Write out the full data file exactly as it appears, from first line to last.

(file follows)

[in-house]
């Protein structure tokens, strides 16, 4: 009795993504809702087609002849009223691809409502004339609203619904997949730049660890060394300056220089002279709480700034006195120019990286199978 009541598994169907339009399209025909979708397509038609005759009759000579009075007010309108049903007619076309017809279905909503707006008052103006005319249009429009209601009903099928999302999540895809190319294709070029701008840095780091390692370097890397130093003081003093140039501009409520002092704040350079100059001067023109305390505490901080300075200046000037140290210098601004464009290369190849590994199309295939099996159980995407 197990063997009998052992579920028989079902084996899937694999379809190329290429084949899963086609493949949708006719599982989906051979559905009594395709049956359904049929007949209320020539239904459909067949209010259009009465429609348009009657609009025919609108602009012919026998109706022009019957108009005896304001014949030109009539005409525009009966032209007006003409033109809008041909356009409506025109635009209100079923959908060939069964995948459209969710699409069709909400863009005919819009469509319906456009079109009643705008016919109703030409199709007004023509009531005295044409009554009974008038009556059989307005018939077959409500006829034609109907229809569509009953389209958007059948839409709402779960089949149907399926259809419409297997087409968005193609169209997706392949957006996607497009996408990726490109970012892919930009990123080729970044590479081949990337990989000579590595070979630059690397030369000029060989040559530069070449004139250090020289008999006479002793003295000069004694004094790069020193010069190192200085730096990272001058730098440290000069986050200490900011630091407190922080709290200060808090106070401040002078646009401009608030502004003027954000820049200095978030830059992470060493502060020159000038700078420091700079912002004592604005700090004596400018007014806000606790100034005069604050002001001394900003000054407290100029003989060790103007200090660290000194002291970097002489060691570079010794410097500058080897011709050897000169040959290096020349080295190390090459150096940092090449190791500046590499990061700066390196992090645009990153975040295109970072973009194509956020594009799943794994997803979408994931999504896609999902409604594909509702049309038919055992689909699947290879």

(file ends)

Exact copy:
[in-house]
């Protein structure tokens, strides 16, 4: 009795993504809702087609002849009223691809409502004339609203619904997949730049660890060394300056220089002279709480700034006195120019990286199978 009541598994169907339009399209025909979708397509038609005759009759000579009075007010309108049903007619076309017809279905909503707006008052103006005319249009429009209601009903099928999302999540895809190319294709070029701008840095780091390692370097890397130093003081003093140039501009409520002092704040350079100059001067023109305390505490901080300075200046000037140290210098601004464009290369190849590994199309295939099996159980995407 197990063997009998052992579920028989079902084996899937694999379809190329290429084949899963086609493949949708006719599982989906051979559905009594395709049956359904049929007949209320020539239904459909067949209010259009009465429609348009009657609009025919609108602009012919026998109706022009019957108009005896304001014949030109009539005409525009009966032209007006003409033109809008041909356009409506025109635009209100079923959908060939069964995948459209969710699409069709909400863009005919819009469509319906456009079109009643705008016919109703030409199709007004023509009531005295044409009554009974008038009556059989307005018939077959409500006829034609109907229809569509009953389209958007059948839409709402779960089949149907399926259809419409297997087409968005193609169209997706392949957006996607497009996408990726490109970012892919930009990123080729970044590479081949990337990989000579590595070979630059690397030369000029060989040559530069070449004139250090020289008999006479002793003295000069004694004094790069020193010069190192200085730096990272001058730098440290000069986050200490900011630091407190922080709290200060808090106070401040002078646009401009608030502004003027954000820049200095978030830059992470060493502060020159000038700078420091700079912002004592604005700090004596400018007014806000606790100034005069604050002001001394900003000054407290100029003989060790103007200090660290000194002291970097002489060691570079010794410097500058080897011709050897000169040959290096020349080295190390090459150096940092090449190791500046590499990061700066390196992090645009990153975040295109970072973009194509956020594009799943794994997803979408994931999504896609999902409604594909509702049309038919055992689909699947290879």